Take a close look at the EKG above. I picked it because it demonstrates an important finding. Look at V1 and V2…….notice anything abnormal? Do you see the R waves in V1 and V2? This is an abnormal finding. Compare that with this normal EKG below:
Notice in this normal EKG the R waves in V1 and V2 have less amplitude than the S wave in the same leads. This means they are normal. In the first EKG, the R waves were taller than the S waves, which is an abnormal finding.
The goal of this blog entry is to give you a good differential for a tall R wave in V2 (and V2.) I think there are 5 important emergent diagnoses to consider when you see this on EKG:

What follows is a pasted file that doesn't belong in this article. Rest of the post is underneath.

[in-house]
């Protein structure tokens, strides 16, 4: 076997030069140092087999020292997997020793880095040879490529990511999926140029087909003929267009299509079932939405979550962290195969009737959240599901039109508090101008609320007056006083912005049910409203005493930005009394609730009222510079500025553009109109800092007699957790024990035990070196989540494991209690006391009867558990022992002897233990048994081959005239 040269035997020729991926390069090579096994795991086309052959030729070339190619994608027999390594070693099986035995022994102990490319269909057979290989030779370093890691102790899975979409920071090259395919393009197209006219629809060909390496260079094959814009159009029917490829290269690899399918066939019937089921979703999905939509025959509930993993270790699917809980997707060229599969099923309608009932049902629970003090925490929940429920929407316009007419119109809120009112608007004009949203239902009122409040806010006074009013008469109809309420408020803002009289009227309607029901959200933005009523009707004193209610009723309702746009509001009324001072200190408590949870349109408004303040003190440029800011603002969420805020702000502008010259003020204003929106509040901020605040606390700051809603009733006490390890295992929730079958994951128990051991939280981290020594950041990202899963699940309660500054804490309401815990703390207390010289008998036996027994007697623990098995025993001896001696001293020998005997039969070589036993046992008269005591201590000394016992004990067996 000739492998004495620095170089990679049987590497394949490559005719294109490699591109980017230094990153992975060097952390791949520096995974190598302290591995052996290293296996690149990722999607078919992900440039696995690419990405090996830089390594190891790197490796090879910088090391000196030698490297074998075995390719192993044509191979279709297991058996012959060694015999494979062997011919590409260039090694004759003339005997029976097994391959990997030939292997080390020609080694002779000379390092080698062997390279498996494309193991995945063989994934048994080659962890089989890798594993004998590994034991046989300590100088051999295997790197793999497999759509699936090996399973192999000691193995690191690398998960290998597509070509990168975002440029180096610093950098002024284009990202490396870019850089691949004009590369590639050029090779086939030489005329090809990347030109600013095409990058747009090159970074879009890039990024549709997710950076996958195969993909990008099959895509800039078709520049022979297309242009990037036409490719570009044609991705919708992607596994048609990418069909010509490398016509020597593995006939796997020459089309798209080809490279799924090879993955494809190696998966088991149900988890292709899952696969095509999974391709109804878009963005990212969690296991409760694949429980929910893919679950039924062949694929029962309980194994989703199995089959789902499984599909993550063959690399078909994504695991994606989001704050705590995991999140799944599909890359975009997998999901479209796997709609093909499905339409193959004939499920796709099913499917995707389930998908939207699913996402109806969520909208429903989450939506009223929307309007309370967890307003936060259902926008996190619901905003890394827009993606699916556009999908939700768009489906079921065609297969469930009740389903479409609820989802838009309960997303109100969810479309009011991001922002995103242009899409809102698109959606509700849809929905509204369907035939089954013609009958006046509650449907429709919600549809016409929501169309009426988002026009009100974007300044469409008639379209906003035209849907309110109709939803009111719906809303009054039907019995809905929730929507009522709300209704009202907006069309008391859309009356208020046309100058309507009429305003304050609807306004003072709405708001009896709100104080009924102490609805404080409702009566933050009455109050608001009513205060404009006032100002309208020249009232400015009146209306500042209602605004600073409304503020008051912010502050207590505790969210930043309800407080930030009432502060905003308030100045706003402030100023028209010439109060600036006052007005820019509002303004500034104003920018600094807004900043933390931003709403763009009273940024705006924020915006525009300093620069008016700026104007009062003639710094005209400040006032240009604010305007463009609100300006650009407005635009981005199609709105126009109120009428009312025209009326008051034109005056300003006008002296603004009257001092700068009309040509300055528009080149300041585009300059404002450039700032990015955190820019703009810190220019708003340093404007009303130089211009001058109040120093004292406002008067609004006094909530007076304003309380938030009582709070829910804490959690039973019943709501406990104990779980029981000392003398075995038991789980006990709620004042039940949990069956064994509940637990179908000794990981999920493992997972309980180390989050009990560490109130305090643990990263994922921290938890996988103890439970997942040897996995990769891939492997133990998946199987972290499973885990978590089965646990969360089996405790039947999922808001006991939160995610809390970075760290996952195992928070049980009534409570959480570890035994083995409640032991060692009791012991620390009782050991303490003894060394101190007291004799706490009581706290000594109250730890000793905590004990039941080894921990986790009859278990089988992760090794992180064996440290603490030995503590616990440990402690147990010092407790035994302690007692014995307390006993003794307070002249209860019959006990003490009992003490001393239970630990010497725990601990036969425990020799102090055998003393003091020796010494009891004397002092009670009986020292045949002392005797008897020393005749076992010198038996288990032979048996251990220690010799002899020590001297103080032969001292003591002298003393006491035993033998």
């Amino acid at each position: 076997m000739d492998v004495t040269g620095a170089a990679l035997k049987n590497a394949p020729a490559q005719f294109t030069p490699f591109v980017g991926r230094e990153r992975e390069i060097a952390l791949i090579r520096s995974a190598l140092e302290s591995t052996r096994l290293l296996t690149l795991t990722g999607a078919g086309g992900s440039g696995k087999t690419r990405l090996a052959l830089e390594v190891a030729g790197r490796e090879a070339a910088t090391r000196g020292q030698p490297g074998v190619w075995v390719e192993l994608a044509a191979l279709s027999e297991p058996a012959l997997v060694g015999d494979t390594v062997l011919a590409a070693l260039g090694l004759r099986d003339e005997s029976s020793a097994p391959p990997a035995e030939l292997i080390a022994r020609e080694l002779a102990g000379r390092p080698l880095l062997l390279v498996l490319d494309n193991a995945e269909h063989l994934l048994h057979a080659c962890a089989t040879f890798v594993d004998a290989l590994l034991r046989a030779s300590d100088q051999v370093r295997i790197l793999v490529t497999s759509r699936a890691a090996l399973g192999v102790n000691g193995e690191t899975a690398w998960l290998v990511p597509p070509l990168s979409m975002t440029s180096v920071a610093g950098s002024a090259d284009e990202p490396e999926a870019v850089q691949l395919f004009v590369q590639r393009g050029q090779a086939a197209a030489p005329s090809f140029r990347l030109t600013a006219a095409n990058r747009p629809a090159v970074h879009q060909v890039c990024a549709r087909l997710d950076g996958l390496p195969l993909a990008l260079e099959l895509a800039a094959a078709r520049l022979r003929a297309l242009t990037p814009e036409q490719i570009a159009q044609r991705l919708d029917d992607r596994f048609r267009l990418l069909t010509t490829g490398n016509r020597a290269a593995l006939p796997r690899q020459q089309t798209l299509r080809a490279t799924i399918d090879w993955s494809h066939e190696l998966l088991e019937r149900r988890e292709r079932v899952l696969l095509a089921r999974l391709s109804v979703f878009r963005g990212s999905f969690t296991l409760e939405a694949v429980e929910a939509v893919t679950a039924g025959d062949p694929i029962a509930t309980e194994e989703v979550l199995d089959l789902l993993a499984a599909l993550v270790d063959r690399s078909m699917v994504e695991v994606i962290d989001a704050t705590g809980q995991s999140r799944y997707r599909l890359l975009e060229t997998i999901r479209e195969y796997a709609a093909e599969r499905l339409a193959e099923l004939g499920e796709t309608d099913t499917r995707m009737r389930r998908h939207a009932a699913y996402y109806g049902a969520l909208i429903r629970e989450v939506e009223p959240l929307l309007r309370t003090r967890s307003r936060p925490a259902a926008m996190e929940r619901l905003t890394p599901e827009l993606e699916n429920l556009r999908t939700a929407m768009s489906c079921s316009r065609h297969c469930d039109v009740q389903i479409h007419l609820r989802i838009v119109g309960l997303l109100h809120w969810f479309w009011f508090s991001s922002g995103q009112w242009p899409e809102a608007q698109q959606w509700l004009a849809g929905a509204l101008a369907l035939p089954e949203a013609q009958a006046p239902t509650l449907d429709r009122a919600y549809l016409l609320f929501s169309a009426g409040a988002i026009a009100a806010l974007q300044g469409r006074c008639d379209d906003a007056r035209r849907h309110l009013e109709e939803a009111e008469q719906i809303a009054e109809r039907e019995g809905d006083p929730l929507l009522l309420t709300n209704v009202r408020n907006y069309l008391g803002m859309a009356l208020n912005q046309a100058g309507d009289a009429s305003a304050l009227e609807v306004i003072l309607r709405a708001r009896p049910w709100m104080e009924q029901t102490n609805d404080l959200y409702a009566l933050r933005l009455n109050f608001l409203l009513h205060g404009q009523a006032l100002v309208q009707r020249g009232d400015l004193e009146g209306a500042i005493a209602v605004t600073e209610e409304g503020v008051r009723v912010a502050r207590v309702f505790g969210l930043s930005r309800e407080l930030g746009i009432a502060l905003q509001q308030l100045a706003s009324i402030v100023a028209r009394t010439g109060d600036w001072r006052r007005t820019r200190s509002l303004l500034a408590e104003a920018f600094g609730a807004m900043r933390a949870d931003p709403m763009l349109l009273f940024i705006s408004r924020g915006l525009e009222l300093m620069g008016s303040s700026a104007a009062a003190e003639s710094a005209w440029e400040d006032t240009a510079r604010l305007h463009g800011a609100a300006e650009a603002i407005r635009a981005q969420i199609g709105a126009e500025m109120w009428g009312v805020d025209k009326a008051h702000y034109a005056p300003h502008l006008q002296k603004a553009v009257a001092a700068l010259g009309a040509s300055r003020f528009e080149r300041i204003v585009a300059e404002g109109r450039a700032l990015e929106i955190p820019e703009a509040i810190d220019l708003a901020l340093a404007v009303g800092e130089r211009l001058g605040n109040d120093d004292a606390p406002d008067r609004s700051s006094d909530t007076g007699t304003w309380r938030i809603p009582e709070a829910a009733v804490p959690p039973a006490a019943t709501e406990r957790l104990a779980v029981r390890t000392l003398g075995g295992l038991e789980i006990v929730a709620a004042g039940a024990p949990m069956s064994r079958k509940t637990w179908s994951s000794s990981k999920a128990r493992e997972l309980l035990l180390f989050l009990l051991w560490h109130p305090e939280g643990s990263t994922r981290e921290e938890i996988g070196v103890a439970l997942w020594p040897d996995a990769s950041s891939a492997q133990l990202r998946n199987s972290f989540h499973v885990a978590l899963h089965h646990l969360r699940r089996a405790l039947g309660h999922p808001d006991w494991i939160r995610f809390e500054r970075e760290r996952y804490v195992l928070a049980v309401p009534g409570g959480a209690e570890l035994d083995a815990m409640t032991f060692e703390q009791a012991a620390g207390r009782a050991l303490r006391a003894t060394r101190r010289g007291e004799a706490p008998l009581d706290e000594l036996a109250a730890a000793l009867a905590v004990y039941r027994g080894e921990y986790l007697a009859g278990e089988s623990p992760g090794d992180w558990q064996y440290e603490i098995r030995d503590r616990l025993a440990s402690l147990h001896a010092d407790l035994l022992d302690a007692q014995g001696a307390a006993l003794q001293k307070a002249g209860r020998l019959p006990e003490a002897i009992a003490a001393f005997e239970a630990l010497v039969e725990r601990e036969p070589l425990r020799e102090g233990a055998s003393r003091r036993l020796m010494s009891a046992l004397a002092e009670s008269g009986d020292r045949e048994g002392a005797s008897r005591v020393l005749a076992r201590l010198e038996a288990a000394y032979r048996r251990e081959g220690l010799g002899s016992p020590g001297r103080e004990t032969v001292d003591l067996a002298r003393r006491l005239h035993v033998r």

- Posterior MI
- Acute right heart strain
Other diagnoses include: dextrocardia, misplaced precordial leads, hypertrophic cardiomyopathy and normal variant.
So what about the initial EKG above? This EKG shows an OLD posterior wall MI. Think of the R waves as Q-waves since lead V1 is on the anterior chest wall instead of the posterior chest wall. If it were an acute posterior MI, you would see ST segment depression in these leads.